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A former teacher and coach at the North Baltimore’s private Gilman School sexually abused multiple students in the 1990s and the school acknowledged it could have done more to reach out to his victims.

In an email sent to alumni and parents Thursday and obtained by The Baltimore Sun, Headmaster Henry P.A. Smyth wrote that Dr. Martin Meloy, a former seventh and eighth grade science teacher at the school who died in 2015, “engaged in sexually abusive behavior with Gilman students on separate occasions at his Baltimore County home” in the 1990s.

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The school did not say how many students Meloy is alleged to have abused, and attempts to contact school officials were unsuccessful Thursday.

Smyth wrote that several victims approached the school in November 2008 to tell them about the abuse, which led to the firing of Meloy.

The school reported the allegations to the Baltimore County State’s Attorney’s Office, Smyth wrote, “which reached a non-prosecution agreement with Meloy in February 2009, ensuring he would not have unsupervised contact with minors.”

State’s Attorney Scott Shellenberger said the agreement also forced Meloy to resign from the teaching position.

Shellenberger said his office investigated but given the gap between when the incidents occurred and when the individuals reported, he felt like there was not enough evidence to prosecute.

“We believed the victims and we still do,” said Shellenberger, who handled the case during his first term in office. “But at the time we felt like that was a sufficient amount of protection for the community.”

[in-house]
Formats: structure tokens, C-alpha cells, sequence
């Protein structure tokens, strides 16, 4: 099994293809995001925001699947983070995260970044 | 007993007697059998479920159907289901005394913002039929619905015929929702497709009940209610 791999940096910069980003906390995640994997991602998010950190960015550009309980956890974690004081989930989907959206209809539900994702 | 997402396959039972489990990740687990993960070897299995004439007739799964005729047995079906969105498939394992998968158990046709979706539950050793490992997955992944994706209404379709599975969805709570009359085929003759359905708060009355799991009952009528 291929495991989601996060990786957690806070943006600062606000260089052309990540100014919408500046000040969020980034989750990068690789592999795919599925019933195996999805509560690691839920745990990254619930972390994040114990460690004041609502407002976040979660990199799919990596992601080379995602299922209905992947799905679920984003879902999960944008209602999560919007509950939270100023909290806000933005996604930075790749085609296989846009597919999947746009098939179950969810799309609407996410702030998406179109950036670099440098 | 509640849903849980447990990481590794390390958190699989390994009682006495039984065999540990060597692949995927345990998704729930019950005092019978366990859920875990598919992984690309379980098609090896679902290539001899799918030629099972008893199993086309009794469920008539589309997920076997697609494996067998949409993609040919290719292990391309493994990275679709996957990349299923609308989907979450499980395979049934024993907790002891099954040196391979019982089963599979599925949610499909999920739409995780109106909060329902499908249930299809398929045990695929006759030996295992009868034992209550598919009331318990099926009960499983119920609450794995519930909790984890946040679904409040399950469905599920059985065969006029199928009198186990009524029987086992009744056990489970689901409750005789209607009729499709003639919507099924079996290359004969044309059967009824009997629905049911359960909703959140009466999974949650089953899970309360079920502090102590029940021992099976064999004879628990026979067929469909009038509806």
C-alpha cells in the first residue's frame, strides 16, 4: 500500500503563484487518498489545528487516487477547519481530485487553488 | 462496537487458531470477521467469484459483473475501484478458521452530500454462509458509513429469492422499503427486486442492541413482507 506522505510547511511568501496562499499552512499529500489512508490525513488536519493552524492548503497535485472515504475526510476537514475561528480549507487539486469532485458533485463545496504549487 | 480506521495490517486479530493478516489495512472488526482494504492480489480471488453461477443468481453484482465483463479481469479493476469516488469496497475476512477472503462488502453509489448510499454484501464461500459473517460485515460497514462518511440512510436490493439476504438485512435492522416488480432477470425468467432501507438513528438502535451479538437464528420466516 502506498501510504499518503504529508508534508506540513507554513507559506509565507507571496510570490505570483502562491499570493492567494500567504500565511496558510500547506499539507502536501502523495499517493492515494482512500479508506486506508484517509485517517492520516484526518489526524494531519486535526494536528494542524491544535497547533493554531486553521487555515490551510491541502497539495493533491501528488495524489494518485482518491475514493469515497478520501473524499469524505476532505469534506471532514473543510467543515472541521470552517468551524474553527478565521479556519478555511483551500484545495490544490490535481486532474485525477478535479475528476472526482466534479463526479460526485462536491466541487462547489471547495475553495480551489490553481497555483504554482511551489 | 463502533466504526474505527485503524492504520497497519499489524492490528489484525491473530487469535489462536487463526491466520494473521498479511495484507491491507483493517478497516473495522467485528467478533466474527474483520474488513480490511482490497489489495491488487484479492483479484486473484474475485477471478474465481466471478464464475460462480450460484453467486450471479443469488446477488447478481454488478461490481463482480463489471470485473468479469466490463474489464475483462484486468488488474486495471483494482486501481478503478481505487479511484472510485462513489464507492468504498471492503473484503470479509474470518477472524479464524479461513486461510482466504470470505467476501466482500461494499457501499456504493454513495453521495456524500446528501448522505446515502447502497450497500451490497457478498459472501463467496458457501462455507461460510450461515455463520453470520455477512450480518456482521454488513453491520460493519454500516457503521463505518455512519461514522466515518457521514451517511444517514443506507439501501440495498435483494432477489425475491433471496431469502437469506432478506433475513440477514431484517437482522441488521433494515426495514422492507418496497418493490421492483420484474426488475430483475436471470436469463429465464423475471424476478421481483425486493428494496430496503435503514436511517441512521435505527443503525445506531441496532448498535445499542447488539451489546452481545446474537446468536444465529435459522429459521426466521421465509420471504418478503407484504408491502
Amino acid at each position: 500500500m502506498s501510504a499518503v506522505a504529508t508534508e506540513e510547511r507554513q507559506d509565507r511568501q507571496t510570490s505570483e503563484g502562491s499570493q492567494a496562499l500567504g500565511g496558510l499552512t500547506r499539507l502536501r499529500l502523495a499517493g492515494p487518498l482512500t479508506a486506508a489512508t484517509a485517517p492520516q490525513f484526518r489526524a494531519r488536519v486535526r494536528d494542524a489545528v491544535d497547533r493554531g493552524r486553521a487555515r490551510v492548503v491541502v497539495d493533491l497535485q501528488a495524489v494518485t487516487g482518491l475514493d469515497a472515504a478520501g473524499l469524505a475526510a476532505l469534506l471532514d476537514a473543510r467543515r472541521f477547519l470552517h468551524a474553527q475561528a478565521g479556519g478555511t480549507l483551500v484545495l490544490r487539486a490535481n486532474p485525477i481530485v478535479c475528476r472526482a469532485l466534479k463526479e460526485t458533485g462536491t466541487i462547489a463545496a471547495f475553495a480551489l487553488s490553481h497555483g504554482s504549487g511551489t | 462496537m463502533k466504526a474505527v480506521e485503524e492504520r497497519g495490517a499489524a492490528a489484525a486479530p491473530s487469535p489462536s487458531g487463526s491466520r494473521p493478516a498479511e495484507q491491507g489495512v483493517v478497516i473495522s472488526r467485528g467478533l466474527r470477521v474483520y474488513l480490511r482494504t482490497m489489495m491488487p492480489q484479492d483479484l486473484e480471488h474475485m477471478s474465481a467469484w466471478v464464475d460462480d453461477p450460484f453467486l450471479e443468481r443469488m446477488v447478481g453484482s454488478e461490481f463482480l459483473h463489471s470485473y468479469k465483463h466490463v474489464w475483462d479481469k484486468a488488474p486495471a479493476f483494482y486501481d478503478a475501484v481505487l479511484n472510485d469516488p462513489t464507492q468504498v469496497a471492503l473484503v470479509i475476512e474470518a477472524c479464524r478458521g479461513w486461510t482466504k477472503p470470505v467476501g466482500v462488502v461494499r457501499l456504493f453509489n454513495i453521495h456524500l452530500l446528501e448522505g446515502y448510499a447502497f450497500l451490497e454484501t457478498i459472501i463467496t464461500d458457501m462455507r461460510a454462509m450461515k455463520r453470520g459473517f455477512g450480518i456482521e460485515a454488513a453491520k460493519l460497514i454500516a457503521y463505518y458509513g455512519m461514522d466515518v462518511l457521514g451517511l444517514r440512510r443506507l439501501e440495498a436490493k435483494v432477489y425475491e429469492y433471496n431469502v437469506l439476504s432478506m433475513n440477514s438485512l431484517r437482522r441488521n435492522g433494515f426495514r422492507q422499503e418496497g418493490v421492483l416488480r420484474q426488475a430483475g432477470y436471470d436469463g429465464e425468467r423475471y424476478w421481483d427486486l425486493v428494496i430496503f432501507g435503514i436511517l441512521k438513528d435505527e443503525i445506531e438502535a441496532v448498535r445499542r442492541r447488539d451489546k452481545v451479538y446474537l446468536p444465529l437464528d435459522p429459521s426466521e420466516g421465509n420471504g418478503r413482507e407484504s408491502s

If more victims come forward, Shellenberger said his office won’t be able to prosecute because Meloy is dead.

Attempts by The Baltimore Sun to reach Meloy’s family were not successful.

While the letter appears to be the first public acknowledgment of the allegations against the late Meloy, the school said it was spurred to address the topic by a survivor who had reached out to the school again recently about how school officials handled the investigation into Meloy.

Smyth wrote that, at the time the allegations first arose, the school’s first priorities were “removing Meloy from any involvement with students and promptly reporting Meloy’s behavior to the authorities.”

However, after speaking with one of the survivors recently, Smyth wrote that the school failed to take proper steps to identify the scope of Meloy’s abuse and try to find additional survivors.

“Together, we considered the situation through the lens of society’s evolving recognition and understanding of both the great harm caused by such abusive relationships and best practices for prevention of and response to such abuse,” Smyth wrote.

“With the benefit of hindsight, we realize that we could have done more; specifically, we could have taken steps to determine if any other students had been harmed by Meloy’s grave violation of our students’ trust,” he wrote.

As a result, the school has partnered with T&M Protection Resources, a New York-based company that advertises a number of investigative services on its website, including investigations into allegations of sexual misconduct.

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“After careful thought, we have concluded that we have a responsibility to pursue a full understanding of the nature and extent of abuse experienced,” wrote Smyth, adding that T&M will “conduct a thorough, third-party investigation.”

The results of that investigation will be given to a committee formed by the school’s board of trustees, Smyth wrote. He added that, upon its completion, “we will update the community on any pertinent information.”

Smyth wrote that he will address Upper School and Middle School students Friday about the situation and that school counselors are being made available to talk with students about the topic.

“As disturbing as this case is, we must learn from it so that we may continuously strengthen the pursuit of our mission,” Smyth wrote in finishing his letter.

Baltimore Sun reporter McKenna Oxenden contributed to this article.

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